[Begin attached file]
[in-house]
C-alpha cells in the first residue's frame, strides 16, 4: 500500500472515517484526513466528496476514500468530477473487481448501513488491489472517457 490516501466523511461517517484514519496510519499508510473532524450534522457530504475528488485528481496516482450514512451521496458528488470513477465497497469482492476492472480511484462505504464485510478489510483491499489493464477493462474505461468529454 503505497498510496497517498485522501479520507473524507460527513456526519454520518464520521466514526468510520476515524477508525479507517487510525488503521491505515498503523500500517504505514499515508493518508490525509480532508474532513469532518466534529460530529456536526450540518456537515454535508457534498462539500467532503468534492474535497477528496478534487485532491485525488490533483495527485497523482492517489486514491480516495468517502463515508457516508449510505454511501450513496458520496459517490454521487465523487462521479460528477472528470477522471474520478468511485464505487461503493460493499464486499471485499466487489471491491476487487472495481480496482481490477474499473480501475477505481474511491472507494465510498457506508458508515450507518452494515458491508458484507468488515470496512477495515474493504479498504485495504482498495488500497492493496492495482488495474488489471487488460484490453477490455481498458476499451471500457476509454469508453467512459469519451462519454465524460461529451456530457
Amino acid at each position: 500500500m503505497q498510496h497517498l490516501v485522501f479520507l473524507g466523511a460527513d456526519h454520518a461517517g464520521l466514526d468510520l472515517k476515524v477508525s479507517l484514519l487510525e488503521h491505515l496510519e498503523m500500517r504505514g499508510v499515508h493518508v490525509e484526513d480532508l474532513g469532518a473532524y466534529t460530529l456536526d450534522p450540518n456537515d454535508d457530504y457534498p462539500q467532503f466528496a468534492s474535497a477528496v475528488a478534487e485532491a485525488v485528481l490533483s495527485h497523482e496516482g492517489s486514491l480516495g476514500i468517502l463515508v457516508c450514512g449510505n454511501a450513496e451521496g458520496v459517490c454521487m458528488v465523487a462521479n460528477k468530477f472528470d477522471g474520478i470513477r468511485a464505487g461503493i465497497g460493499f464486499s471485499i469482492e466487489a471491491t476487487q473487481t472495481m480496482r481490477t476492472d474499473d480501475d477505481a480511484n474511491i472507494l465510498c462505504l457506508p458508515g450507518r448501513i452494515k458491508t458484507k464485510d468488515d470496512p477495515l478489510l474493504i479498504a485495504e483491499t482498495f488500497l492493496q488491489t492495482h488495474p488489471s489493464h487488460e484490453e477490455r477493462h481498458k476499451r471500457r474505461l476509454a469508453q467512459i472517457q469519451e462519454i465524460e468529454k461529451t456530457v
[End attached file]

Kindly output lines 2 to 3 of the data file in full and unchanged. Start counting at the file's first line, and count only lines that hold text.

C-alpha cells in the first residue's frame, strides 16, 4: 500500500472515517484526513466528496476514500468530477473487481448501513488491489472517457 490516501466523511461517517484514519496510519499508510473532524450534522457530504475528488485528481496516482450514512451521496458528488470513477465497497469482492476492472480511484462505504464485510478489510483491499489493464477493462474505461468529454 503505497498510496497517498485522501479520507473524507460527513456526519454520518464520521466514526468510520476515524477508525479507517487510525488503521491505515498503523500500517504505514499515508493518508490525509480532508474532513469532518466534529460530529456536526450540518456537515454535508457534498462539500467532503468534492474535497477528496478534487485532491485525488490533483495527485497523482492517489486514491480516495468517502463515508457516508449510505454511501450513496458520496459517490454521487465523487462521479460528477472528470477522471474520478468511485464505487461503493460493499464486499471485499466487489471491491476487487472495481480496482481490477474499473480501475477505481474511491472507494465510498457506508458508515450507518452494515458491508458484507468488515470496512477495515474493504479498504485495504482498495488500497492493496492495482488495474488489471487488460484490453477490455481498458476499451471500457476509454469508453467512459469519451462519454465524460461529451456530457
Amino acid at each position: 500500500m503505497q498510496h497517498l490516501v485522501f479520507l473524507g466523511a460527513d456526519h454520518a461517517g464520521l466514526d468510520l472515517k476515524v477508525s479507517l484514519l487510525e488503521h491505515l496510519e498503523m500500517r504505514g499508510v499515508h493518508v490525509e484526513d480532508l474532513g469532518a473532524y466534529t460530529l456536526d450534522p450540518n456537515d454535508d457530504y457534498p462539500q467532503f466528496a468534492s474535497a477528496v475528488a478534487e485532491a485525488v485528481l490533483s495527485h497523482e496516482g492517489s486514491l480516495g476514500i468517502l463515508v457516508c450514512g449510505n454511501a450513496e451521496g458520496v459517490c454521487m458528488v465523487a462521479n460528477k468530477f472528470d477522471g474520478i470513477r468511485a464505487g461503493i465497497g460493499f464486499s471485499i469482492e466487489a471491491t476487487q473487481t472495481m480496482r481490477t476492472d474499473d480501475d477505481a480511484n474511491i472507494l465510498c462505504l457506508p458508515g450507518r448501513i452494515k458491508t458484507k464485510d468488515d470496512p477495515l478489510l474493504i479498504a485495504e483491499t482498495f488500497l492493496q488491489t492495482h488495474p488489471s489493464h487488460e484490453e477490455r477493462h481498458k476499451r471500457r474505461l476509454a469508453q467512459i472517457q469519451e462519454i465524460e468529454k461529451t456530457v